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A simple urine-testing device identifies brain cancer, new study finds


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New device to identify a key membrane protein in urine that indicates the presence of brain tumor.

Using the device, two specific types of EV membrane proteins (CD31/CD63) were identified from urine samples.

One possible sign that a person has a brain tumor is the presence of tumor-related extracellular vesicles (EVs) in their urine.

EVs are nano-sized vesicles involved in a variety of functions, including cell-to-cell communication.

EVs in brain cancer patients have specific types of RNA and membrane proteins, they could detect cancer and its progression.

Many EVs from cancer cells exist stably and are excreted in the urine without breaking down.

Avoids the need for invasive tests and increases the likelihood of tumors being detected early enough for surgery.

Detecting the tumor when it is still small, and starting treatment as soon as possible, should help to save lives.

"Urine tests are an effective, simple, and non-invasive method as it contains many informative biomolecules that can be traced back to identify the disease," - Takao Yasui, Associate Professor at Nagoya University.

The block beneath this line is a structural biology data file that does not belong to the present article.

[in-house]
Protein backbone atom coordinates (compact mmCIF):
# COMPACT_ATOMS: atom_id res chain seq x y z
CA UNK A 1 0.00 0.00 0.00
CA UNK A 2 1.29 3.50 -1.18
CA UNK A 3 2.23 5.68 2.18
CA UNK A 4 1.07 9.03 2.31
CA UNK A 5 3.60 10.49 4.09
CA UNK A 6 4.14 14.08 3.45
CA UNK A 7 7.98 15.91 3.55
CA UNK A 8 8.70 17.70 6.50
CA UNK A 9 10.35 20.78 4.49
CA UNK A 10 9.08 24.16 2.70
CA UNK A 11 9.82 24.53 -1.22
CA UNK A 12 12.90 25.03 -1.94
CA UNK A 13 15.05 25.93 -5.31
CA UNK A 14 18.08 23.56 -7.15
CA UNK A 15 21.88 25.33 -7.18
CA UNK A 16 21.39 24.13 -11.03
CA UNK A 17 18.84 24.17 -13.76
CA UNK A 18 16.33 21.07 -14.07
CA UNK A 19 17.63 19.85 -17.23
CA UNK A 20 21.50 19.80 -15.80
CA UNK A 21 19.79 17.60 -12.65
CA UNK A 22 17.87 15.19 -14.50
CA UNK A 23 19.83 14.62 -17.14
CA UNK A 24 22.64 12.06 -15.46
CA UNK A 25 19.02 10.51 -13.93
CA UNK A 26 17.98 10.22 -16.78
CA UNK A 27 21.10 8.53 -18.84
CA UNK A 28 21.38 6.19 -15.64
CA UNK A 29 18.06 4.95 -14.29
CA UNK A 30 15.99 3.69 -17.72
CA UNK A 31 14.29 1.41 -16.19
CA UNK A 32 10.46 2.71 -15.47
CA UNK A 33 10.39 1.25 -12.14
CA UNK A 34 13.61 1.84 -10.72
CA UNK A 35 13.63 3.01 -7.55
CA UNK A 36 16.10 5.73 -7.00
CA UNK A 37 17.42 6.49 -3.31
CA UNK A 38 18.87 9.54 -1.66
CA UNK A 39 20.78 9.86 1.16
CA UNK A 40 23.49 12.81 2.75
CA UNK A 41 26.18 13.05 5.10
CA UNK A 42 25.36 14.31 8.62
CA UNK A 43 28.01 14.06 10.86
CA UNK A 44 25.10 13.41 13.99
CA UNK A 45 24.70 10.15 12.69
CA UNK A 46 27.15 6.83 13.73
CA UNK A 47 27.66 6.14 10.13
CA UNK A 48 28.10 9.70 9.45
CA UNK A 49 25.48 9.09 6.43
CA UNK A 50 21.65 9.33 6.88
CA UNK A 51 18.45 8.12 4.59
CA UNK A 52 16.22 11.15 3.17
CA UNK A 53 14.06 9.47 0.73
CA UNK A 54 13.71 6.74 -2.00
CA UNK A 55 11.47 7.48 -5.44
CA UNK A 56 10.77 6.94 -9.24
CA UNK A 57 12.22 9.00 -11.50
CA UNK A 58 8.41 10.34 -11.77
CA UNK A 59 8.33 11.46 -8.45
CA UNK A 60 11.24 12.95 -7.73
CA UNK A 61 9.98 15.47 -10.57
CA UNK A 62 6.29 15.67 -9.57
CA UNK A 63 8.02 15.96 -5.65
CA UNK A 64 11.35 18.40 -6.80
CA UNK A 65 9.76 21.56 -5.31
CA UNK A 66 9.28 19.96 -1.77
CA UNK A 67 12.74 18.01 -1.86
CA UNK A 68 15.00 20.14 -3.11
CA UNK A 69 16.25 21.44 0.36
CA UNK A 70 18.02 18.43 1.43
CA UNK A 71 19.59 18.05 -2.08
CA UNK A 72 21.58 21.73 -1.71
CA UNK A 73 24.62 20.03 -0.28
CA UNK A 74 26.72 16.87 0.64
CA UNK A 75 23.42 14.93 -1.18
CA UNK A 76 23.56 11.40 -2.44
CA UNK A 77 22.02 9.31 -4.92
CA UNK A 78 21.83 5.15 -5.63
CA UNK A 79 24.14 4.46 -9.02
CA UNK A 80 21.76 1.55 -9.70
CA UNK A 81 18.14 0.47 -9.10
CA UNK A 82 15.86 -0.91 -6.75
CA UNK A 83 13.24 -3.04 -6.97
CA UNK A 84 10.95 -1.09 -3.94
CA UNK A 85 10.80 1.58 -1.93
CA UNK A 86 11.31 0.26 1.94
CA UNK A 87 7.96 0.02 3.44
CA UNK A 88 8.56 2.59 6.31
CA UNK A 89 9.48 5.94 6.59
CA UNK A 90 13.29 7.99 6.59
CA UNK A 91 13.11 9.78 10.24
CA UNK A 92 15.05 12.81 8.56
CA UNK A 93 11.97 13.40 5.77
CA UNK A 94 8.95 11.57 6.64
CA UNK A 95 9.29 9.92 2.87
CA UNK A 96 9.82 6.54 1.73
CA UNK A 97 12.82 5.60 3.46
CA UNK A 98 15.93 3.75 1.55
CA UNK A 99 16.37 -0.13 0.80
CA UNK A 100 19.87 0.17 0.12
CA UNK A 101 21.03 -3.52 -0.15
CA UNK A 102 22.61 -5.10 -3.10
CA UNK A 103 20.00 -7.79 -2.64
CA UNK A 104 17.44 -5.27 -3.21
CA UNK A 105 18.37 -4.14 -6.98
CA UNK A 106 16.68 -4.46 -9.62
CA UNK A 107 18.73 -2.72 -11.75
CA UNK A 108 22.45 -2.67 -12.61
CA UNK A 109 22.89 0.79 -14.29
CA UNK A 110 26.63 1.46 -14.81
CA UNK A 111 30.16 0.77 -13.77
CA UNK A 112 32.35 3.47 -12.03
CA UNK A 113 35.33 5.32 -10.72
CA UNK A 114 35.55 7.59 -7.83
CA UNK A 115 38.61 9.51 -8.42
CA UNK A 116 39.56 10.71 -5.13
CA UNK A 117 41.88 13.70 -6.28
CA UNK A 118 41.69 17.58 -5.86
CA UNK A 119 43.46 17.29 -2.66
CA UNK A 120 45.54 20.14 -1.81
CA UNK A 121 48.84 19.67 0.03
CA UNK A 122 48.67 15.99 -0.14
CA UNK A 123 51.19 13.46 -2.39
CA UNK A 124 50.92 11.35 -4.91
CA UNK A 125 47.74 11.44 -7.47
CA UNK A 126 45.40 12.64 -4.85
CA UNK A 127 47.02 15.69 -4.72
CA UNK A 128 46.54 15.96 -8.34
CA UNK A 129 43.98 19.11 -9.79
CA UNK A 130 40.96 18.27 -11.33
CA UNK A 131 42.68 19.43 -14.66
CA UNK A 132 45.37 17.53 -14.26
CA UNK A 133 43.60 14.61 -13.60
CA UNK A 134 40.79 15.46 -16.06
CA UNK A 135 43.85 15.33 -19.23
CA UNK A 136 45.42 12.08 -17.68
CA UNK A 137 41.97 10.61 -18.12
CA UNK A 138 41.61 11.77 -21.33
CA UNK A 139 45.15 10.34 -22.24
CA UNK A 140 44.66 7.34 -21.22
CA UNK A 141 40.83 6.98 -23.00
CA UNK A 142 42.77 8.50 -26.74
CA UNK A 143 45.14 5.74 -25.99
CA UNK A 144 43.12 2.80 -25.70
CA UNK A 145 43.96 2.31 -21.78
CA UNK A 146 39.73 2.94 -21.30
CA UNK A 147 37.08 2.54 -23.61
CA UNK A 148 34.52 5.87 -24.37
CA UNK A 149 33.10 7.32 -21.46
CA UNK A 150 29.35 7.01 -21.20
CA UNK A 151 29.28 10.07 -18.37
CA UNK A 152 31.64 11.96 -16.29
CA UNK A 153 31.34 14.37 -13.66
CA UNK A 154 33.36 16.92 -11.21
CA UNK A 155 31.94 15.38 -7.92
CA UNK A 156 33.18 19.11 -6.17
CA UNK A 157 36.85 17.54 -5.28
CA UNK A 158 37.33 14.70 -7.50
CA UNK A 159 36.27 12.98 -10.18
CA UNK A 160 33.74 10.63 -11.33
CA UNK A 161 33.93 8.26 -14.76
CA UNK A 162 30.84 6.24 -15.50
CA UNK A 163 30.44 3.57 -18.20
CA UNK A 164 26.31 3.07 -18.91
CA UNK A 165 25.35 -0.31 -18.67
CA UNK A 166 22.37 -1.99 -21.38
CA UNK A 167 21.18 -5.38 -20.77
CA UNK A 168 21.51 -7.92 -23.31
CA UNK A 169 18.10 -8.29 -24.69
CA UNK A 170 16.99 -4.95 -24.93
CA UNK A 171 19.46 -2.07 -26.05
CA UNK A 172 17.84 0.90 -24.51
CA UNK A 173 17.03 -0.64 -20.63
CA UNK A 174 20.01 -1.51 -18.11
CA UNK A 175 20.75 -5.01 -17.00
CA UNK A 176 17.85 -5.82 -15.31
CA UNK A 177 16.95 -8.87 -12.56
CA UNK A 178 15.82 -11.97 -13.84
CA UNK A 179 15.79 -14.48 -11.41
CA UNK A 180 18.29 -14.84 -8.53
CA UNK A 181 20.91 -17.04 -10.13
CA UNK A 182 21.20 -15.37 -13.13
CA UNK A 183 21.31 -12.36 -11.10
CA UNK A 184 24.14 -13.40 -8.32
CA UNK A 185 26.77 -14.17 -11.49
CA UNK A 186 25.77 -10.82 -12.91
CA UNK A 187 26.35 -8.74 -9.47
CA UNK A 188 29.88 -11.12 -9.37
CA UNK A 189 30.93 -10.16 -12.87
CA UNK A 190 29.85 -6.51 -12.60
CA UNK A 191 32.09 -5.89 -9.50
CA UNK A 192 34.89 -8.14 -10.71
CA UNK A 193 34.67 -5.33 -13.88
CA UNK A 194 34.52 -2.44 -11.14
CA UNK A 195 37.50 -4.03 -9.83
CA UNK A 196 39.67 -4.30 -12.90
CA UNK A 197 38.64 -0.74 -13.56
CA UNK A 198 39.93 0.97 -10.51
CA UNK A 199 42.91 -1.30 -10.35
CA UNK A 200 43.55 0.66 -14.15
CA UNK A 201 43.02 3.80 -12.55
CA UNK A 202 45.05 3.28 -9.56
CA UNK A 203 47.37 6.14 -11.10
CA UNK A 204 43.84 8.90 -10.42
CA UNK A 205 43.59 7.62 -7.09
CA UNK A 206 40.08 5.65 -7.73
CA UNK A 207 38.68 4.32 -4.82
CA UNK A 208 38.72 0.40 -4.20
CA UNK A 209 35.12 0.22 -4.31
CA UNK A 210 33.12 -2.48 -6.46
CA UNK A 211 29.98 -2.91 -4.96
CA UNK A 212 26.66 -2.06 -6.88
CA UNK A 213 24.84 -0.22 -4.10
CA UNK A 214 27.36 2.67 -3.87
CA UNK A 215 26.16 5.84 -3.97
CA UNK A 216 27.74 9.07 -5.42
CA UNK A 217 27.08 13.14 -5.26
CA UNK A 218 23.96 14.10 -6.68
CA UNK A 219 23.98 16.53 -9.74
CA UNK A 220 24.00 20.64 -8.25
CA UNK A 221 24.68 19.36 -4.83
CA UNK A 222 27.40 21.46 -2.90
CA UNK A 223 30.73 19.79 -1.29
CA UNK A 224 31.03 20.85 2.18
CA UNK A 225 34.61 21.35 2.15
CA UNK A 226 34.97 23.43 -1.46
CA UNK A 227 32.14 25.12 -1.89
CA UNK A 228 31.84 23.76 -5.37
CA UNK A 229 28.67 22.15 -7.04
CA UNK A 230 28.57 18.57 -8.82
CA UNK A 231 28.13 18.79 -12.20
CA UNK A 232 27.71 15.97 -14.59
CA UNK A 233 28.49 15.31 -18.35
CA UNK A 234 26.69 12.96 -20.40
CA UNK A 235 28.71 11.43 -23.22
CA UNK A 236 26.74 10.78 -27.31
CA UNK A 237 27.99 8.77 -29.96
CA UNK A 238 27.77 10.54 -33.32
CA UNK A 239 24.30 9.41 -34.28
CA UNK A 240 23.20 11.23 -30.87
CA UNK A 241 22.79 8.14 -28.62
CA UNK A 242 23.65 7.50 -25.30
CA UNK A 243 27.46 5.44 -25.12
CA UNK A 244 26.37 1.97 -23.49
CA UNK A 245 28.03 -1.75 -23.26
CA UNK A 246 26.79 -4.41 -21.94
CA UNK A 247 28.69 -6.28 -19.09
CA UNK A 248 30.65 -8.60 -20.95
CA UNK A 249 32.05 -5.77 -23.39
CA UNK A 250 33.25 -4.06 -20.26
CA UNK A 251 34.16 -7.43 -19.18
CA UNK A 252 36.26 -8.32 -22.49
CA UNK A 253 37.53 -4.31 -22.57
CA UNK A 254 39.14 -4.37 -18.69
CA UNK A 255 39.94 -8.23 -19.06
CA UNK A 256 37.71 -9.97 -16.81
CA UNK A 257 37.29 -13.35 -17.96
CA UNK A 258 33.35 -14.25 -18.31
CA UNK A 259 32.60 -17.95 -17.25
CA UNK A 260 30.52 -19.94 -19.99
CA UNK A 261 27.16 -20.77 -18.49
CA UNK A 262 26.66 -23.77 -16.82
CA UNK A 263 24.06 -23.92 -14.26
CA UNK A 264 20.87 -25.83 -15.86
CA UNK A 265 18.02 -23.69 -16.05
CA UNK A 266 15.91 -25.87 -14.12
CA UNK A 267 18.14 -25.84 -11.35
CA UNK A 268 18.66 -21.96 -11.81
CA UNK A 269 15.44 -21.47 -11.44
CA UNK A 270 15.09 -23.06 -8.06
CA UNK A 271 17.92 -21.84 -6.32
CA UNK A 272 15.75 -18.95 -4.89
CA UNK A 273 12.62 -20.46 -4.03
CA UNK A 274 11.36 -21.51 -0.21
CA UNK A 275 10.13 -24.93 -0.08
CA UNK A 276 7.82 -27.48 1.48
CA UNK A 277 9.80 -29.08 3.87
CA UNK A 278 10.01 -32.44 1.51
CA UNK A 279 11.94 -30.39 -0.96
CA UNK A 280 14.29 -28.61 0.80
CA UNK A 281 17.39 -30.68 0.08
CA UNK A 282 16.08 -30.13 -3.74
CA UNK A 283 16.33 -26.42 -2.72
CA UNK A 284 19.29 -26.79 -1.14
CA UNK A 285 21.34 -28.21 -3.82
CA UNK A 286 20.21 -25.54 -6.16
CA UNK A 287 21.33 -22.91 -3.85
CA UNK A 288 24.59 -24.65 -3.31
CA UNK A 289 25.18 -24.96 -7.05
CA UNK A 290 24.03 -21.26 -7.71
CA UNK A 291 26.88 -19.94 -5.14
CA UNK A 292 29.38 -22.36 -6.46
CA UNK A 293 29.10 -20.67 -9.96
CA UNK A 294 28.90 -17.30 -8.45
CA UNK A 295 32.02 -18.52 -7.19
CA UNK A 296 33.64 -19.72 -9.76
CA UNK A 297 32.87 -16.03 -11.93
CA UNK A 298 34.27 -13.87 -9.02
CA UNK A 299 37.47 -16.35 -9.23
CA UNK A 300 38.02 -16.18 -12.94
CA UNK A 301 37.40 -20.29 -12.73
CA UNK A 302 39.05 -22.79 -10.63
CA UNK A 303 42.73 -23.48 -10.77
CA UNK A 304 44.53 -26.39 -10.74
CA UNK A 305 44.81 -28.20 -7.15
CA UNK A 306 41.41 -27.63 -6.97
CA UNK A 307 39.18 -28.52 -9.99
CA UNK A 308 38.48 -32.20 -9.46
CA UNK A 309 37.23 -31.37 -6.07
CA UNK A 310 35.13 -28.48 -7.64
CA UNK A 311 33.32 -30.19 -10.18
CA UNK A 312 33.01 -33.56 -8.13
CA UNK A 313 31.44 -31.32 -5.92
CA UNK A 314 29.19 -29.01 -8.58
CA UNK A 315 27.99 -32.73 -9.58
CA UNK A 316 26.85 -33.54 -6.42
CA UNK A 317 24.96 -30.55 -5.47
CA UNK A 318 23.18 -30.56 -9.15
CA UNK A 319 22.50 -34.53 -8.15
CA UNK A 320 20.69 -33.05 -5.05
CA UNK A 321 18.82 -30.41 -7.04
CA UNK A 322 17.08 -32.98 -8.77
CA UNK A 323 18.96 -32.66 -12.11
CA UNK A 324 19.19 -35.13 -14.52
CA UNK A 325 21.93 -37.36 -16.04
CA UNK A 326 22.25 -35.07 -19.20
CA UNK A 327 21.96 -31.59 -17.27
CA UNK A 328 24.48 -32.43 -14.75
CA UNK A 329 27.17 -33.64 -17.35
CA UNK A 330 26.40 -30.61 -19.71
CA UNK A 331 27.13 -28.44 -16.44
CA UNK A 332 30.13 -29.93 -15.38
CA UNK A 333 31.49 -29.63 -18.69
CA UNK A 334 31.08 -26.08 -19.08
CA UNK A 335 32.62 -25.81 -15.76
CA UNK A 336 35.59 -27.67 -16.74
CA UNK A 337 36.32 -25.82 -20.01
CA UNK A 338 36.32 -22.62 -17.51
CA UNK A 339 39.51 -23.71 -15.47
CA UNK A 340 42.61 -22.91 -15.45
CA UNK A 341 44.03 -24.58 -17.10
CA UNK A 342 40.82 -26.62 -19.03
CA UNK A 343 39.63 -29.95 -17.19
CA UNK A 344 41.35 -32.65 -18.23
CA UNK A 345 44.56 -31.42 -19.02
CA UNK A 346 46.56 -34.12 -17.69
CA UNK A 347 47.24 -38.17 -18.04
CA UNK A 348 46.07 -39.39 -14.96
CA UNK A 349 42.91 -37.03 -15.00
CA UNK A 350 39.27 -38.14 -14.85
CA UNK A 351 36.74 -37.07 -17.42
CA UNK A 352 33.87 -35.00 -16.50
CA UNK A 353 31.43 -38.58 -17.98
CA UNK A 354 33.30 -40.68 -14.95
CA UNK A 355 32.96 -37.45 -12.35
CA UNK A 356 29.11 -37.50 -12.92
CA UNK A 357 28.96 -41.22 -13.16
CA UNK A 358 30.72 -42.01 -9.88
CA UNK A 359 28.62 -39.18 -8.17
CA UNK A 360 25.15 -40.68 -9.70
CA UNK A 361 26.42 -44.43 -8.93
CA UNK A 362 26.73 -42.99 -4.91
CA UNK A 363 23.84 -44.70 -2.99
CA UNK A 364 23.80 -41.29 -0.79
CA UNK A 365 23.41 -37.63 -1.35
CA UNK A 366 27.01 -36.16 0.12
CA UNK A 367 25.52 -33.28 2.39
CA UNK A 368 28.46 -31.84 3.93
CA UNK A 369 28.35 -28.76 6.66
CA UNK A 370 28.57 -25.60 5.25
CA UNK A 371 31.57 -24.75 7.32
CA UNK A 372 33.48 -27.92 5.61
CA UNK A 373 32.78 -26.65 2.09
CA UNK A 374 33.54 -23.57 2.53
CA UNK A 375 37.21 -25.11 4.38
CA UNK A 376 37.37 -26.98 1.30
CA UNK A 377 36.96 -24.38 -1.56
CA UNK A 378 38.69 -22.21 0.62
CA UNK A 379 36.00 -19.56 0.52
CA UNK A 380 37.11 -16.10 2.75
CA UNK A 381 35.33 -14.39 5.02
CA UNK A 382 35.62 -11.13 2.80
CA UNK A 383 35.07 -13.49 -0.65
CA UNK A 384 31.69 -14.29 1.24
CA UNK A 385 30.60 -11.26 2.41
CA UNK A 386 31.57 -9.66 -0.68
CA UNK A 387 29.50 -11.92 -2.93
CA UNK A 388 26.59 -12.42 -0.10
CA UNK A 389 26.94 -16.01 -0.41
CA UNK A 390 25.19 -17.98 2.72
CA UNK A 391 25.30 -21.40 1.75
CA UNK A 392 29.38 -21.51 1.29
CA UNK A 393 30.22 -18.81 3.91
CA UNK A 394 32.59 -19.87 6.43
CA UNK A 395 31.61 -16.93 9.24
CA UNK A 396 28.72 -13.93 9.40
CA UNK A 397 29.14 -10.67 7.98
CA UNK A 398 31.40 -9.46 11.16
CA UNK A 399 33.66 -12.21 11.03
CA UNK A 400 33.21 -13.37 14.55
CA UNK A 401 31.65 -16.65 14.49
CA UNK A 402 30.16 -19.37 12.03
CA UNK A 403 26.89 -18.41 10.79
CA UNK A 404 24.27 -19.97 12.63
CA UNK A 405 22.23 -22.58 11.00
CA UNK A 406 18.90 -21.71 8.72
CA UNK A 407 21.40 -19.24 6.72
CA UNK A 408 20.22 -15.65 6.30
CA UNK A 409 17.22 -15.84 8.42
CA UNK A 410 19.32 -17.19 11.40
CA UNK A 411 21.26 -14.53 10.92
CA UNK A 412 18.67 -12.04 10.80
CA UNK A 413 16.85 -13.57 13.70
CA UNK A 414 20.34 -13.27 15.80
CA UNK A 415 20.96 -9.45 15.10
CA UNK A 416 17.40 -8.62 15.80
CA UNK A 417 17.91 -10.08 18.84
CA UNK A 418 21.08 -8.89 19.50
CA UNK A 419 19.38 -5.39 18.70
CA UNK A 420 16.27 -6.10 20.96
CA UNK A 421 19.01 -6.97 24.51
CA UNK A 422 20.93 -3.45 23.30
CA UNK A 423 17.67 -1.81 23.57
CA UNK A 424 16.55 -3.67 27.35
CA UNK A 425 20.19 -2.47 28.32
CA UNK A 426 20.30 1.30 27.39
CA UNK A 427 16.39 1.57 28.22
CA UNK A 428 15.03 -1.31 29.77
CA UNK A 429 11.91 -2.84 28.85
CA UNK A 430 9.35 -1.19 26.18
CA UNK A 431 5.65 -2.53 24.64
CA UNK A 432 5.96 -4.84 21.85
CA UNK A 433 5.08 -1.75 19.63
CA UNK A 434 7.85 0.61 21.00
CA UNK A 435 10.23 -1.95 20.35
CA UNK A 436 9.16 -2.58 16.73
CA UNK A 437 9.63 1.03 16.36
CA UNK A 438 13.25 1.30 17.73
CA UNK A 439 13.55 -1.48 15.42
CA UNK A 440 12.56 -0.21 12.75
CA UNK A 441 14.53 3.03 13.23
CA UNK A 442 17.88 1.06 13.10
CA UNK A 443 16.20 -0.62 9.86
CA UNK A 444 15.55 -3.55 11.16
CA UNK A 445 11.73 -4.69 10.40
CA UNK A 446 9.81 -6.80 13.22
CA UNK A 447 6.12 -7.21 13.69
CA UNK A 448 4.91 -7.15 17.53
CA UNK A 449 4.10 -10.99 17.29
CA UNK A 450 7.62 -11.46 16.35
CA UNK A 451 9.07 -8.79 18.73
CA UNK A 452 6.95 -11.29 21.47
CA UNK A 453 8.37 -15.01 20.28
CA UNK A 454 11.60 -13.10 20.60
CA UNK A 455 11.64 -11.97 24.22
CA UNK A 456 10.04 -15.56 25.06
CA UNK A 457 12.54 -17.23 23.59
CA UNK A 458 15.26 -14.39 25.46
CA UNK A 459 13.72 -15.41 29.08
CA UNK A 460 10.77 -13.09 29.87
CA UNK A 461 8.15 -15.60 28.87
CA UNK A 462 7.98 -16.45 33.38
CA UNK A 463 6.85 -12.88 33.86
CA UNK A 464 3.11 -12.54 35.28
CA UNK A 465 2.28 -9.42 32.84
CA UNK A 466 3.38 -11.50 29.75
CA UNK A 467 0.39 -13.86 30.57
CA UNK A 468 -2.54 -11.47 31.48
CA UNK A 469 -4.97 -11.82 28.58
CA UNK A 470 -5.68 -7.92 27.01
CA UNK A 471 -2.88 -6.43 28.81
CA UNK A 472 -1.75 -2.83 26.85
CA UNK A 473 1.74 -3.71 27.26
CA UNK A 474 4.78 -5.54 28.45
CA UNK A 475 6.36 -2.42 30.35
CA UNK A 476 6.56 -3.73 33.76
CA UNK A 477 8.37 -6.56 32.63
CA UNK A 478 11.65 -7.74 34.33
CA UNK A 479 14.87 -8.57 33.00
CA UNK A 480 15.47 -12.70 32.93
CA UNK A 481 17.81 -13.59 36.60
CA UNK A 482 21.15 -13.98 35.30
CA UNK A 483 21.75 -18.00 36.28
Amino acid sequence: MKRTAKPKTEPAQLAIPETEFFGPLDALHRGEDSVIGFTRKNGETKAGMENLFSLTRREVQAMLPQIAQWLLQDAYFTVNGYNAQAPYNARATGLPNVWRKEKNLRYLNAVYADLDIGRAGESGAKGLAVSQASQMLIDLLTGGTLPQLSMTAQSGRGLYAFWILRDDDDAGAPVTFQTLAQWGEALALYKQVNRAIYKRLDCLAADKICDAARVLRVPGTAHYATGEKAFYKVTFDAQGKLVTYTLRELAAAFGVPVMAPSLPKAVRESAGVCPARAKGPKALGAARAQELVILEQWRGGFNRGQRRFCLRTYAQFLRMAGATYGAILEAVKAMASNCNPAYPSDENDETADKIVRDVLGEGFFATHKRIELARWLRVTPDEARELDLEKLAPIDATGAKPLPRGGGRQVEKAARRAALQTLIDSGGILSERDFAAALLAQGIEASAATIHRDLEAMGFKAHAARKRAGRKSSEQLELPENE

Potential implications for detecting other types of cancer.

Study by Nagoya University published in ACS Nano.

Advancements could enable early detection of various cancers via membrane proteins in urine

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ACS Nano

Journal about nanoscience and nanotechnology.

Nagoya University

Research university in Nagoya, Japan

Takao Yasui

Associate Professor at Nagoya University Graduate School of Engineering

A simple urine-testing device identifies brain cancer, new study finds